The third story in the Chutz-Pow! anthology is that of Dora Iwler. As a teenager Dora managed to escape from Nazi captivity, twice! Here's the first page of her story with art by Dave Wachter.
Though it is the third story in the collection it was the last story I wrote. Dave was working on another major project and told me he couldn't even think about doing this one until at least April. That gave me extra time. I needed it. Maybe it was because I knew I was writing this one last that I just couldn't really grab the thread of Dora's narrative. I read the research I had on her but for some reason the details of it didn't stick in my head. There were elements of Malka Baran's story that I conflated with Dora (mainly the post-concentration camp events). Buried in the tons of research I had I suppose some loss of detail was natural. I do think that I was so focused on the previous stories that I just didn't allow myself to really focus on her until the others were finished.
In the end this turned out to be a good thing. For page count reasons Dora's story needed to be only four pages. As I delved into her story I realized that it was as rich as any of the others. I had already felt constrained by page with every other story. Now what?
Luckily by this time I was more aware of my tendency to overwrite these scripts. I tried very hard to condense Dora's story into specific but powerful images. Luckily I was aided in this endeavor by the amazing art of Dave Wachter.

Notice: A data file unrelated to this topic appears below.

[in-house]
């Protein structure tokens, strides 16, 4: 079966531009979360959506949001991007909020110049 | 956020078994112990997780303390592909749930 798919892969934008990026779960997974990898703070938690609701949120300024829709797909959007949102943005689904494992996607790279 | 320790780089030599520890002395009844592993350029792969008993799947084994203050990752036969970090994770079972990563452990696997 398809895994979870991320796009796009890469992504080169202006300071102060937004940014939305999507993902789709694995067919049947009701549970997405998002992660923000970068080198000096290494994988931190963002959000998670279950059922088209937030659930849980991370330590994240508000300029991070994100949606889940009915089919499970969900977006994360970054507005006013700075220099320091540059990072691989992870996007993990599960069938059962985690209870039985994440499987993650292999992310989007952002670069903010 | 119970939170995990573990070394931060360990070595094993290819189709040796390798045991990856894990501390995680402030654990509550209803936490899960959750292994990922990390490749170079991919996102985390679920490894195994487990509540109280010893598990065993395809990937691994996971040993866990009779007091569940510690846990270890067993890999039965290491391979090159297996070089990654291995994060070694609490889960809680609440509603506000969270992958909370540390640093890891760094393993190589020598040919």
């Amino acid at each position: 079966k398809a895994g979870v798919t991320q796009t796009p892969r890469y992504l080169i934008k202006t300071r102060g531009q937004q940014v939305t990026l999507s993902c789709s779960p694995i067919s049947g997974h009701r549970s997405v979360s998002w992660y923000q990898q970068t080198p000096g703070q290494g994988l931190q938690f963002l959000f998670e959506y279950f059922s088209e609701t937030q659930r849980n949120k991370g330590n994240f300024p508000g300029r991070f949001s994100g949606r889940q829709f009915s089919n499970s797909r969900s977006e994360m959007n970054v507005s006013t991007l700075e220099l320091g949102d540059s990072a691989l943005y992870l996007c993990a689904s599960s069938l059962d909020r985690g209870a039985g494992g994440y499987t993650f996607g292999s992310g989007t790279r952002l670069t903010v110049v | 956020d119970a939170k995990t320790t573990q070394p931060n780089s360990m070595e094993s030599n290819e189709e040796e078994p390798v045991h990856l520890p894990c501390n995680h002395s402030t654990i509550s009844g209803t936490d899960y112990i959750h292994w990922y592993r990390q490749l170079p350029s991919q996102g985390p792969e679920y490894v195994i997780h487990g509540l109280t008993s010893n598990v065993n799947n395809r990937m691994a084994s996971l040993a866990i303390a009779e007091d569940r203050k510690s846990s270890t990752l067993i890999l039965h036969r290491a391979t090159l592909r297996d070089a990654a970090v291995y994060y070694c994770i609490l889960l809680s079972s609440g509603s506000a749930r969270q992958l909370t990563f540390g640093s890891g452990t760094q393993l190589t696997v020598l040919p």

I met Dave around five years ago when he moved to the Pittsburgh area. Since then his professional comics career has exploded (see his bio/credits below). Due to other projects Dave had fairly limited time to work on this story. As I expected he turned the assignment around in a fairly short period of time and gave me four beautiful pages.
Dora's story proved challenging for other reasons as well. Her experiences included a couple of scenes of pretty intense violence. Now obviously the entire Holocaust was filled with violence, but in the other stories in this volume it was peripheral to the anecdotes I chose to relate. But with Dora it was a central part of her experience and survival. I needed to find a way to show the violence that wasn't exploitive or voyeuristic but that also didn't sugarcoat it. This book is going into middle and high schools as well, so a PG-13 rating was in my mind. On a personal level I also felt that if I was too graphic in this depiction it would be like committing the violence against Dora again.
I found a way to address this in my script and Dave's art perfectly conveys the horror without being graphic.
Dora's spirit of resistance and defiance are perhaps her defining characteristics. I hope this story does justice to that.
Dave Wachter’s professional career includes his artwork for Robert Bloch’s That Hellbound Train, Godzilla and Teenage Mutant Ninja Turtles, and the mini-series Night of 1,000 Wolves (all from IDW Publishing). In 2012, he was nominated for the Russ Manning Most Promising Newcomer Award in comics, and he was the artist for the mini-series Breath of Bones: A Tale of the Golem for Dark Horse Comics. In 2014, Dark Horse will release a hardcover edition of his Eisner and Harvey Award nominated web-comic The Guns of Shadow Valley. You can see more of his work at http://davedrawscomics.blogspot.com/ where he recently posted a process blog about working on this project.
As a fun personal note that has nothing to do with Chutz-POW! I wanted to share this. In one of the Teenage Mutant Ninja Turtles issues Dave drew he drew Marcel Walker and me into one of the scenes. I've pasted it below.